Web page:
-----------------
sin 2x

Looking at this, I'd say that this looks similar to something in
the identity:

cos 2k = 1 - 2(sin k)^2

If I put 2x in everywhere there's an k, and multiply by -1, here's
what I get:

-cos 4x = 2(sin 2x)^2 - 1

So now I can reduce what I have to:

cos 4x
- --------
sin 2x

This looks a ton better than what we started out with, doesn't it? At
this point I would say that this is the simplest form I can write this
in. Of course, as with most trigonometric expressions, there are lots
of ways to write this in other forms. For example, we could write this
particular expression as -(cos 4x)(csc 2x), so the exact form of your
answer is going to be somewhat a matter of personal taste. Since I
like sines and cosines, I'm going to keep my answer as it is. So

cos 2x            cos 2x                    cos 4x
--------------- - --------------- - csc 2x = - --------
sec 2x - tan 2x   sec 2x + tan 2x               sin 2x

Okay. Now on to the next one:

Problem 2:

textbook:

sin(x/2) = sqrt[(1 - cos x)/2]
cos(x/2) = sqrt[(1 + cos x)/2]
tan x = (sin x)/(cos x)

where sqrt means the square root.

Then:

sin(x/2)
tan(x/2) = ----------
cos(x/2)

sqrt[(1 - cos x)/2]
= ---------------------
sqrt[(1 + cos x)/2]

sqrt(1 - cos x)/sqrt(2)   (A property of square
= -------------------------   roots of real numbers.)
sqrt(1 + cos x)/sqrt(2)

sqrt(1 - cos x)
= ----------------  (Simplifying the fraction)
sqrt(1 + cos x)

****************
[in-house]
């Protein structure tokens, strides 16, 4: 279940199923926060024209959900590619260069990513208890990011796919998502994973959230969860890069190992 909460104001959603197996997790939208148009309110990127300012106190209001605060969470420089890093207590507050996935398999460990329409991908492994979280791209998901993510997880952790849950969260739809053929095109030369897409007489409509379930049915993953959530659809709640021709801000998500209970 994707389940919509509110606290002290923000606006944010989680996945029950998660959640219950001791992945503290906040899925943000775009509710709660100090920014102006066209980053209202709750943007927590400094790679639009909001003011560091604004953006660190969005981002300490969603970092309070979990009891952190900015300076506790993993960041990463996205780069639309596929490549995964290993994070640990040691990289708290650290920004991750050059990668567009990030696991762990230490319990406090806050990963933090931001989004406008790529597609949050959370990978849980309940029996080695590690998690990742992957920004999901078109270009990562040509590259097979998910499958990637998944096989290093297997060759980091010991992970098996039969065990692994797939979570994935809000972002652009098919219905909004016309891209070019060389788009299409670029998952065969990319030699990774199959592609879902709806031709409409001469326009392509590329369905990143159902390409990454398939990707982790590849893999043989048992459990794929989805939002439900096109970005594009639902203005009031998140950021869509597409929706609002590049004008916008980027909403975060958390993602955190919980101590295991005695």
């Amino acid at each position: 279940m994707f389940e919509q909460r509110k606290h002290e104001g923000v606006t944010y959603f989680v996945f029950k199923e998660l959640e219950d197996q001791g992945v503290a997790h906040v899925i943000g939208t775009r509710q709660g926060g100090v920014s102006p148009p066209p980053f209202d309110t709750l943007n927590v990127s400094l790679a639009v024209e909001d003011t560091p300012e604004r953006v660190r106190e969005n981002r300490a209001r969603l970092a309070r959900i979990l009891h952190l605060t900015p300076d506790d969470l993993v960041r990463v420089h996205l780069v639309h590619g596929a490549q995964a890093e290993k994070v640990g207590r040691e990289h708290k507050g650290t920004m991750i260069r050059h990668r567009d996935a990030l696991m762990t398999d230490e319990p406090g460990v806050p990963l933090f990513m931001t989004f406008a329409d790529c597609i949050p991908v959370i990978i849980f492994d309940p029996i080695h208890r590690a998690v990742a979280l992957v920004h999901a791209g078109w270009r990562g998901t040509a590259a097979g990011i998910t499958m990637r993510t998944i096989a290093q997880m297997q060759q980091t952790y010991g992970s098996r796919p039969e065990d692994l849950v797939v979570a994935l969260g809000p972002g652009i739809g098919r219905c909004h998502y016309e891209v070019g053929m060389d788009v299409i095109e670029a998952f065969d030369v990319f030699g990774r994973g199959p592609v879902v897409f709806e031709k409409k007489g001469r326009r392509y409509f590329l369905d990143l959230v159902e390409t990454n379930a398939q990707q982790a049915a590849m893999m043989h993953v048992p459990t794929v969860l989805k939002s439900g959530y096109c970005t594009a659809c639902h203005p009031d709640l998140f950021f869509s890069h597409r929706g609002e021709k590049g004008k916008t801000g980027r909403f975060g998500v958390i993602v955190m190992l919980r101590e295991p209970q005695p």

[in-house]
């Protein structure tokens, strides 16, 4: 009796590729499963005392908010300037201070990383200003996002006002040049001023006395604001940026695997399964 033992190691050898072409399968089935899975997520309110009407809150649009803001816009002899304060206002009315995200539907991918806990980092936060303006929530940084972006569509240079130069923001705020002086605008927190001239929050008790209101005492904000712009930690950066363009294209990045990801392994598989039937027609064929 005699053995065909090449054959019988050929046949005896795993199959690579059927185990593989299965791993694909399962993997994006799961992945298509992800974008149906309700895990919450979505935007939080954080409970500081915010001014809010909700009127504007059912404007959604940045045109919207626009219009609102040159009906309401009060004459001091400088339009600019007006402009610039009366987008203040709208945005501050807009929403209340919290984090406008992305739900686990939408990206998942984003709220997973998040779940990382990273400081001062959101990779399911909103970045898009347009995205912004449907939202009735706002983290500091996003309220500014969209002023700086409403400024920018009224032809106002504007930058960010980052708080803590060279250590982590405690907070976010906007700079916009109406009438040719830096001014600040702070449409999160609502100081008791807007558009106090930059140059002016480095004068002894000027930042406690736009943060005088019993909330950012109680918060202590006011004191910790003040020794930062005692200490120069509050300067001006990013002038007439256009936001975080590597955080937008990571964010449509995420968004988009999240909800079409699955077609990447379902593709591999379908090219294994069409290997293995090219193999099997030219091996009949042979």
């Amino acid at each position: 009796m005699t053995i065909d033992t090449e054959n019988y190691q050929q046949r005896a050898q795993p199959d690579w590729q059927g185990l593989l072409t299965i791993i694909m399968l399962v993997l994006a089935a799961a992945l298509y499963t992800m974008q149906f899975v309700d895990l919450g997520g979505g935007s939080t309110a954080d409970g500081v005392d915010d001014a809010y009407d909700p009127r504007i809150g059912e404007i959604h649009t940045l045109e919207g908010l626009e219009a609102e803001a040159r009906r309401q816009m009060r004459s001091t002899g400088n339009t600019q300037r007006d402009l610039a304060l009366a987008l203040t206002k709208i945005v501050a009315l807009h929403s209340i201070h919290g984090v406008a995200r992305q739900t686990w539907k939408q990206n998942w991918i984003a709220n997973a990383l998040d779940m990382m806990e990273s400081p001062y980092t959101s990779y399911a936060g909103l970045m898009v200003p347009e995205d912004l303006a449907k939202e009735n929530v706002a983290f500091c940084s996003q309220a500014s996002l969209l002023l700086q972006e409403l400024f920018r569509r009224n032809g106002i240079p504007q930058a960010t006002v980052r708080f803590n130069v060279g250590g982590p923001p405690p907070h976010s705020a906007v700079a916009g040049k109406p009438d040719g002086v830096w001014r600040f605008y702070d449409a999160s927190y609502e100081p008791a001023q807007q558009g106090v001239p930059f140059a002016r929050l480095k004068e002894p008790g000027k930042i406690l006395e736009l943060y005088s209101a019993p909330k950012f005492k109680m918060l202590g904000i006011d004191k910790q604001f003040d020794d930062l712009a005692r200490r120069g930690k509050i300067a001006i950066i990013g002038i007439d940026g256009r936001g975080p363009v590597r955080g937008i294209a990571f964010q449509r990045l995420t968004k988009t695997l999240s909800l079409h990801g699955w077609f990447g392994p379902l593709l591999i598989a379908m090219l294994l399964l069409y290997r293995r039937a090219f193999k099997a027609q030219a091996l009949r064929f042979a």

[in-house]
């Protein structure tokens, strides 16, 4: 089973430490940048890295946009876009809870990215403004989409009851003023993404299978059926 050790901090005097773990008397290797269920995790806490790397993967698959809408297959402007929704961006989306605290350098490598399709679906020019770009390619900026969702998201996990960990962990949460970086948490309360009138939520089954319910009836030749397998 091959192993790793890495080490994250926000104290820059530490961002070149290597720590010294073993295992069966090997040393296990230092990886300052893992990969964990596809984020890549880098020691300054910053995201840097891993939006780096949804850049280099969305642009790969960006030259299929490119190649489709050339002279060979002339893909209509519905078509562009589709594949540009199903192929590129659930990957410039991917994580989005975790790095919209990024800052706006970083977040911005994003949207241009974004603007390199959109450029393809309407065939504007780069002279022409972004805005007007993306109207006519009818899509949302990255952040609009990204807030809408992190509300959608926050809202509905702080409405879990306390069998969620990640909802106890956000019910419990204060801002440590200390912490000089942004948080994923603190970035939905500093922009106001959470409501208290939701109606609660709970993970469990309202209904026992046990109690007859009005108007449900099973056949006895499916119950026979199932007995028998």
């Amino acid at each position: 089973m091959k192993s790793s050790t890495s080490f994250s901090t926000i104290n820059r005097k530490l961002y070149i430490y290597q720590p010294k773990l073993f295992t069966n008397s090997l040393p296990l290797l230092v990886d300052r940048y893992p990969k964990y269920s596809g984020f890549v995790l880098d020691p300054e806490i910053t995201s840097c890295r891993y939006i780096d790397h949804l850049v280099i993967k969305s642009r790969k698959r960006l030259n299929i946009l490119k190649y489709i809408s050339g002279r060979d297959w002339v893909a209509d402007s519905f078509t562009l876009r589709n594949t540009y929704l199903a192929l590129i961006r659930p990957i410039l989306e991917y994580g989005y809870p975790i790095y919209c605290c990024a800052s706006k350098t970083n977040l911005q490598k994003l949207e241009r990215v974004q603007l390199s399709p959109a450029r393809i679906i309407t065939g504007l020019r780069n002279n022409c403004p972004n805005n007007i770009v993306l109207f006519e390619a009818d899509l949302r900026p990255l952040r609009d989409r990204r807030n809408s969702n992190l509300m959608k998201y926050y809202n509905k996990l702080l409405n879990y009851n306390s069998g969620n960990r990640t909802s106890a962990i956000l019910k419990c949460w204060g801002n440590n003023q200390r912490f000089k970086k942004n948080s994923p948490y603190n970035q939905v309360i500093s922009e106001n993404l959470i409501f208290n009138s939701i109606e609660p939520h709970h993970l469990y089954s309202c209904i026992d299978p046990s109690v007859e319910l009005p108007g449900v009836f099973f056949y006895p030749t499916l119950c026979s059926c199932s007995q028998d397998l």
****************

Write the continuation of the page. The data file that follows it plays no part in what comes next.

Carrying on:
[sqrt(1 - cos x)][sqrt(1 + cos x)]
= ------------------------------------
[sqrt(1 + cos x)][sqrt(1 + cos x)]

because multiplying the top and bottom of a fraction by the same
nonzero number does not change the fraction value (and we know that
the value is nonzero, because x < pi).

sqrt[(1 - cos x)(1 + cos x)]
= ------------------------------  (Properties of square
1 + cos x                 roots.)

sqrt[1 - (cos x)^2]
= ---------------------
1 + cos x

sqrt[(sin x)^2]     (because (sin x)^2 + (cos x)^2 = 1)
= -----------------
1 + cos x

sin x
= -----------
1 + cos x

as desired. Please note that it is important to keep 0 < x < pi. When
x is in this range, both sin x and cos x have positive values, so the
rules I have used for square roots work.

Well, this has been a long answer, but I hope it helps. Good luck!

-Doctor Barrus,  The Math Forum
Check out our web site! http://mathforum.org/dr.math/
```

```
Date: 06/02/98 at 13:41:39
From: Doctor Barrus
Subject: Re: Trigonometric equations

By the way, Chris, a lot of people have been mailing this question in
(I assume they're your classmates). Their questions have been a little
different, though. Instead of having the first thing as cos 2x, they
have cot 2x. You might want to check the assignment. Just in case you